The transition shown in Onnes picture is a second order phase transition (the data is for Hg). The order of the transition refers to the continuity of the derivatives of thermodynamical potentials not of every measurable quantity.
In particular, following Landau's theory, the thermodynamic potential is written in terms of a so-called "order parameter". This is a quantity that is zero in the disordered state (generally high temperature) and finite in the ordered state. In a second order phase transition the order parameter goes continuously to zero in the disordered state.
For a superconducting transition, the order parameter is roughly the superconducting gap (it is a bit more complicated than that, but for this discussion the gap is enough). The gap is finite in the superconducting state and zero in the normal state. It does vanish continuously and behaves as $1 - (T/T_c)⁴$ close to $T_c$.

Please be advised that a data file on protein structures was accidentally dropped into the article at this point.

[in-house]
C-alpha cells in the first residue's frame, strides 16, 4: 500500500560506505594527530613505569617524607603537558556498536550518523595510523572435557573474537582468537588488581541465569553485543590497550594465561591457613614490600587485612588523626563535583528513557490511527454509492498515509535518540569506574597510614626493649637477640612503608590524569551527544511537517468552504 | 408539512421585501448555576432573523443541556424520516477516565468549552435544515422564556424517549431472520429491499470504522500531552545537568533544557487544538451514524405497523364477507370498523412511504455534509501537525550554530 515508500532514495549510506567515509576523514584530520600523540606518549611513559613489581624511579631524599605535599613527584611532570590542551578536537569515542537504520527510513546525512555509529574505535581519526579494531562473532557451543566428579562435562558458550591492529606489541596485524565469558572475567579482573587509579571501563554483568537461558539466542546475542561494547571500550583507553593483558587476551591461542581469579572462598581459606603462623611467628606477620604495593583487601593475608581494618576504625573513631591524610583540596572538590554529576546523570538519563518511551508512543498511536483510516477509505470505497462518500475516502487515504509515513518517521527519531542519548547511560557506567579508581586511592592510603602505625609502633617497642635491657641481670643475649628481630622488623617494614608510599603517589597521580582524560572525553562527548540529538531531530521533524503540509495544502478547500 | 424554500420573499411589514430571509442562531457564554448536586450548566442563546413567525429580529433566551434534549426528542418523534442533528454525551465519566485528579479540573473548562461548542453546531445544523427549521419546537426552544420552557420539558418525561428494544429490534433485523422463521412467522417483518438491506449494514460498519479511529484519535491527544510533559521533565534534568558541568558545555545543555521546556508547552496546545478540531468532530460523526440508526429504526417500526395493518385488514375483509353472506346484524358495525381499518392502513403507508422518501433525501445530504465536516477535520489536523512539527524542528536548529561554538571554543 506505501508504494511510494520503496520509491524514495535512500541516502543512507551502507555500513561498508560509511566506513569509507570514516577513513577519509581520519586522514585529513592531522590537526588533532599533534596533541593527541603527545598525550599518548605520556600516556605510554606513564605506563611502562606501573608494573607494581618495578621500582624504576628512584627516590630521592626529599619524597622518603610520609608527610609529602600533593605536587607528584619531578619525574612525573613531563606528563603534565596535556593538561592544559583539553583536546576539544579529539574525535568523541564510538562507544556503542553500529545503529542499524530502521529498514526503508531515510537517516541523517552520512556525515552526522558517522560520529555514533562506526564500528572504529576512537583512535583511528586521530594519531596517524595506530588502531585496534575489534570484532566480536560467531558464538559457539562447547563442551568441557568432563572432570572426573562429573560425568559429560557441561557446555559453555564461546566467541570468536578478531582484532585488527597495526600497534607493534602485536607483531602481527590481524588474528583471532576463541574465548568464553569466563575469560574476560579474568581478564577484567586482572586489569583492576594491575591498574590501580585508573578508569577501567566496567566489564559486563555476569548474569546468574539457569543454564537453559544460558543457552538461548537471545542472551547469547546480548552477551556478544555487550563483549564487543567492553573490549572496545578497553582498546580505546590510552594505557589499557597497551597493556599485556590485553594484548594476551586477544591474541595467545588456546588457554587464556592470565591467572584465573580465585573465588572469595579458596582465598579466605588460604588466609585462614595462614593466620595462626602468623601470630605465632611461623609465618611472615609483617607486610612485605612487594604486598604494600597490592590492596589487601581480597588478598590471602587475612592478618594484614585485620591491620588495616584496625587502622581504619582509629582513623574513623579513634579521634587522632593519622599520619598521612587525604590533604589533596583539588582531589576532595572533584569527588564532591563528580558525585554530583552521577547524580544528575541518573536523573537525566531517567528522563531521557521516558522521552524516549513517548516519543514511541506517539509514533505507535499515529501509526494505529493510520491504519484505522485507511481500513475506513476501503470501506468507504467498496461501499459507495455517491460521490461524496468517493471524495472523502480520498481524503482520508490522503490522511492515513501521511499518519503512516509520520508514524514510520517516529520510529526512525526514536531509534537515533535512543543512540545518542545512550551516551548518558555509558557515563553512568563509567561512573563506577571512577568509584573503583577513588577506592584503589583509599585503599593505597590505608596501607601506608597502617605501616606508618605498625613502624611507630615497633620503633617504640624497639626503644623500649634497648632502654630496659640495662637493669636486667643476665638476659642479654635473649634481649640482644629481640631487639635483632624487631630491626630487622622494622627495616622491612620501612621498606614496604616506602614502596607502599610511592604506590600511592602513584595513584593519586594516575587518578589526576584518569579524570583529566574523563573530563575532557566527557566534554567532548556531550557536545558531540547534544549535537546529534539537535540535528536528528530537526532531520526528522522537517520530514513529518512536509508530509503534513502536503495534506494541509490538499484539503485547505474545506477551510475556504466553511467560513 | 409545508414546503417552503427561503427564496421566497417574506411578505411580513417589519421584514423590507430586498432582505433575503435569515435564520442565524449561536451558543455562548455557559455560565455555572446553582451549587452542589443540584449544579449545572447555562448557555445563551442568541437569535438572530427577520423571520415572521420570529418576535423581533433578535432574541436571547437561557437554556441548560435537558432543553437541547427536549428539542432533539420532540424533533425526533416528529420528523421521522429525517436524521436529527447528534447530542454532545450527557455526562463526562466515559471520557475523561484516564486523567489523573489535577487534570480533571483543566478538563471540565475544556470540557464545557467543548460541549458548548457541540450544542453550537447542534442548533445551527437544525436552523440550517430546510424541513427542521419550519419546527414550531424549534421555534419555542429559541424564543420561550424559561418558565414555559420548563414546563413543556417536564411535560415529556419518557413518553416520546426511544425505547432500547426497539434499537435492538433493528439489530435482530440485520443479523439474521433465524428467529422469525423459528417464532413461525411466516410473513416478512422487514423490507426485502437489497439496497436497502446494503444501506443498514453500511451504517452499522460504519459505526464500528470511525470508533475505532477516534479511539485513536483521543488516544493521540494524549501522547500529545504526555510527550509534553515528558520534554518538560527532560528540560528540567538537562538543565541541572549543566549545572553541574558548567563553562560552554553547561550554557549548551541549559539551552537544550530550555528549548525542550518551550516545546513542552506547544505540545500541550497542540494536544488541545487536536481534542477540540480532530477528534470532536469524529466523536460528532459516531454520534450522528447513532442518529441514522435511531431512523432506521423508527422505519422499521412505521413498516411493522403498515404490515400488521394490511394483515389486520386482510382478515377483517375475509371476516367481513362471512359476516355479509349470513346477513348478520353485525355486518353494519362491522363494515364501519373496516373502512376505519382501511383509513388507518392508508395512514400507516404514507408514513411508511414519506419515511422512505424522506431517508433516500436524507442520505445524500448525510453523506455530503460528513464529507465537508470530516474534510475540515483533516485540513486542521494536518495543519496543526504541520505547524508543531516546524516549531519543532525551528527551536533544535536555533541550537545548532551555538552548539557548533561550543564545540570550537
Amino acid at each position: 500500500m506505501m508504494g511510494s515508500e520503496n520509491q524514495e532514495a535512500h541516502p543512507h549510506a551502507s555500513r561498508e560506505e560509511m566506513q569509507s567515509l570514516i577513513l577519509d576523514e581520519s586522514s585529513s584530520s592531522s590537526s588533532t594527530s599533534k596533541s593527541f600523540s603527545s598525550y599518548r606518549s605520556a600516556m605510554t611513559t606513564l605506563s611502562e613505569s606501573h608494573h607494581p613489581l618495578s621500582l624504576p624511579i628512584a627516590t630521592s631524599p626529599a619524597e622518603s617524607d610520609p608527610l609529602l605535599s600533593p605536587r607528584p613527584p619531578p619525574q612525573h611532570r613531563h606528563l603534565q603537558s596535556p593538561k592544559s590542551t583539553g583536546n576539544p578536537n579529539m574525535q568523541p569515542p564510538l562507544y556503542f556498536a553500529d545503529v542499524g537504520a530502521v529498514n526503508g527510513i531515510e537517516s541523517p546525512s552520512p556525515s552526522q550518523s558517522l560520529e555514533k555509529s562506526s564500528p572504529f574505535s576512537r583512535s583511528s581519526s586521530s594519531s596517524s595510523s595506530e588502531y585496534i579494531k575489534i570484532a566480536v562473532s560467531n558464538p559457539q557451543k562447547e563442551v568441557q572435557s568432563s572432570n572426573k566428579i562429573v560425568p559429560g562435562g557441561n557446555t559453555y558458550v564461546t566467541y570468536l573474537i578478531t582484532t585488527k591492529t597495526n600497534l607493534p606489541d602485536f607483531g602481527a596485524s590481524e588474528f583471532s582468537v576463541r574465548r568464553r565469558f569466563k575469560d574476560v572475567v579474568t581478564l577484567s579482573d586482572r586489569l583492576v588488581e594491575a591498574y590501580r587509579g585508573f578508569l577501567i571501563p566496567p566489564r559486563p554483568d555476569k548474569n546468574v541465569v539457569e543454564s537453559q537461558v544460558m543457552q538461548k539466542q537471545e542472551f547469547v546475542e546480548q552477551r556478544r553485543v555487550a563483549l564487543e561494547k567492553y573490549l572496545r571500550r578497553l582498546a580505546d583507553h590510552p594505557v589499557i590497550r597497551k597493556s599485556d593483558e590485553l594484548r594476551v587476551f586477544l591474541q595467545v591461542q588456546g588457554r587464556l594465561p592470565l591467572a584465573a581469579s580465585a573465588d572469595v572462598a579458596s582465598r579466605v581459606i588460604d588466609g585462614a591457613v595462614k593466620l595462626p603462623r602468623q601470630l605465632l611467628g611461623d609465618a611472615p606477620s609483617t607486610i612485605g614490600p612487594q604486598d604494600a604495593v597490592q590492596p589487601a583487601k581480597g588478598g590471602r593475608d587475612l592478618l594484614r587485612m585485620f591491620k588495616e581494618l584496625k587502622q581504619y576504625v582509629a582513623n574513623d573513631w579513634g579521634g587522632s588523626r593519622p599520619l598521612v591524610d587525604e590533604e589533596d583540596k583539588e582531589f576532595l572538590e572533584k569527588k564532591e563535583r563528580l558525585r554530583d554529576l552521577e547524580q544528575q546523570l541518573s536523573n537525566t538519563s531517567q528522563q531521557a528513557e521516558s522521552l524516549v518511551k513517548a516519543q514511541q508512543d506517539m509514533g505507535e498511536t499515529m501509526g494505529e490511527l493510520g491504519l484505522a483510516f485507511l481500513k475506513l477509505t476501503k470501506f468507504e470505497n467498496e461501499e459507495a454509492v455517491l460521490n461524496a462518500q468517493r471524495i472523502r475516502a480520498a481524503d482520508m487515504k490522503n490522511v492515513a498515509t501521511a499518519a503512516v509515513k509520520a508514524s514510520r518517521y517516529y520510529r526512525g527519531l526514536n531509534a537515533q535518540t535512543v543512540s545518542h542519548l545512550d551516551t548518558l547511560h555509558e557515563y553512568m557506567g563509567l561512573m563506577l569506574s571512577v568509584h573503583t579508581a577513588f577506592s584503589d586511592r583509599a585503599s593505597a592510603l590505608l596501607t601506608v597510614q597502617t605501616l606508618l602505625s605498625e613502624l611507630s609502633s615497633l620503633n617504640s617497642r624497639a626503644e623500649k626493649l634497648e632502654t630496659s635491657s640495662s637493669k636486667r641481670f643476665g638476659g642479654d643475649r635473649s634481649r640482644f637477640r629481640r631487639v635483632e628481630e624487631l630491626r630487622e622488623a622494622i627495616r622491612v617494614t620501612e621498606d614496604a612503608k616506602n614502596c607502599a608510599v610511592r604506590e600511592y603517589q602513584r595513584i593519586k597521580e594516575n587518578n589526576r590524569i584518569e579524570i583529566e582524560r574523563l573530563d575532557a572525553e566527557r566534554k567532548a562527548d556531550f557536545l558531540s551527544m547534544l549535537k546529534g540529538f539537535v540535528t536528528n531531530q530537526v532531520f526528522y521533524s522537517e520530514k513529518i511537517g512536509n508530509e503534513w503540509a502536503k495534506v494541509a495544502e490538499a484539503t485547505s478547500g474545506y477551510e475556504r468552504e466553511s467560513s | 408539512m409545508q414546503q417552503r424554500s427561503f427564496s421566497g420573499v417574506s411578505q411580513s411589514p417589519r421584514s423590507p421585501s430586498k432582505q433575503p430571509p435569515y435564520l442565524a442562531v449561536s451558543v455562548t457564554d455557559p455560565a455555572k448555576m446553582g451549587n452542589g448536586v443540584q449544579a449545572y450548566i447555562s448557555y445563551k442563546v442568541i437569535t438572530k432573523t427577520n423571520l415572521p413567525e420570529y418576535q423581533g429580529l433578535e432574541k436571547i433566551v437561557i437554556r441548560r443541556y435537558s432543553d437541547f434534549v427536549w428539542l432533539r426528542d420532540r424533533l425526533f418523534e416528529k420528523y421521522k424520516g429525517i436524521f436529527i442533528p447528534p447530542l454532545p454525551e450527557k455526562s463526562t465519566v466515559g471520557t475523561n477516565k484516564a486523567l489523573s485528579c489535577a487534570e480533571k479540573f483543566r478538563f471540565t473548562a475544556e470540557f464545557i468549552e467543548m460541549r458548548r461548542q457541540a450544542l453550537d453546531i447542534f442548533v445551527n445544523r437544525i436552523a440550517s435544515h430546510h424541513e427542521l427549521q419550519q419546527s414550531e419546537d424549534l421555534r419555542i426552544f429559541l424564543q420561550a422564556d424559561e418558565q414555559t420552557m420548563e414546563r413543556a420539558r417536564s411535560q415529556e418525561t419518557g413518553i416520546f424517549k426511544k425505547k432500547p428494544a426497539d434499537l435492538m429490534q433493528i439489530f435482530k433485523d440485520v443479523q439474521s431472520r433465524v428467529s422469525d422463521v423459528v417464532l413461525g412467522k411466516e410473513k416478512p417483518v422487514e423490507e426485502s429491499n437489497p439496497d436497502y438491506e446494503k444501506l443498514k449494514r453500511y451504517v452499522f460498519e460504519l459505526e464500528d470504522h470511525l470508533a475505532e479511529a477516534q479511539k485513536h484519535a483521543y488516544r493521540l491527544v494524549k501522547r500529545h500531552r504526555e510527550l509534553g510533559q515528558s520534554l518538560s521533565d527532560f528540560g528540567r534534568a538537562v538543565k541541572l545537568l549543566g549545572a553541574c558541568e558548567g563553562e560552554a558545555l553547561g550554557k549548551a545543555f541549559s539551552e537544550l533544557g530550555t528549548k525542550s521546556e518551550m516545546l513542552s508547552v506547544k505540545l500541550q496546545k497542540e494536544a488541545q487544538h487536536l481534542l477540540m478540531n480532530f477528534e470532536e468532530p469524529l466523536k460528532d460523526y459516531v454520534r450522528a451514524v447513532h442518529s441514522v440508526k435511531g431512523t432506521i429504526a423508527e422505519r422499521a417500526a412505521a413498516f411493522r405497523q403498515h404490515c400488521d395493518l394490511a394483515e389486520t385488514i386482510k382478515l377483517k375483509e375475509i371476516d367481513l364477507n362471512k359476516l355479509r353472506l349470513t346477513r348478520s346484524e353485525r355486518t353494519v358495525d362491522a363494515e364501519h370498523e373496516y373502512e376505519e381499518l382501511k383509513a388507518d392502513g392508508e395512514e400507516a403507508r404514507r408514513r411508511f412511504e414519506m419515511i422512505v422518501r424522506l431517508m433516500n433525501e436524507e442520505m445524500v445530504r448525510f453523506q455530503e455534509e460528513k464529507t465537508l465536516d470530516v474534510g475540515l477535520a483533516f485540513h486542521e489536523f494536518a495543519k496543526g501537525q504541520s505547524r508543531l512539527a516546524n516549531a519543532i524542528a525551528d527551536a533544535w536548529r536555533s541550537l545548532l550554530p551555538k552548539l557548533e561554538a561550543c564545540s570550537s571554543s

As a side note, the discontinuity in the resistivity is not a measurement of the order of the transition. Actually, the resistivity would be a very bad measurement for that. If you take a very disordered inhomogenous system, you still have may have a sharp transition if you get a quick percolation path between electrodes.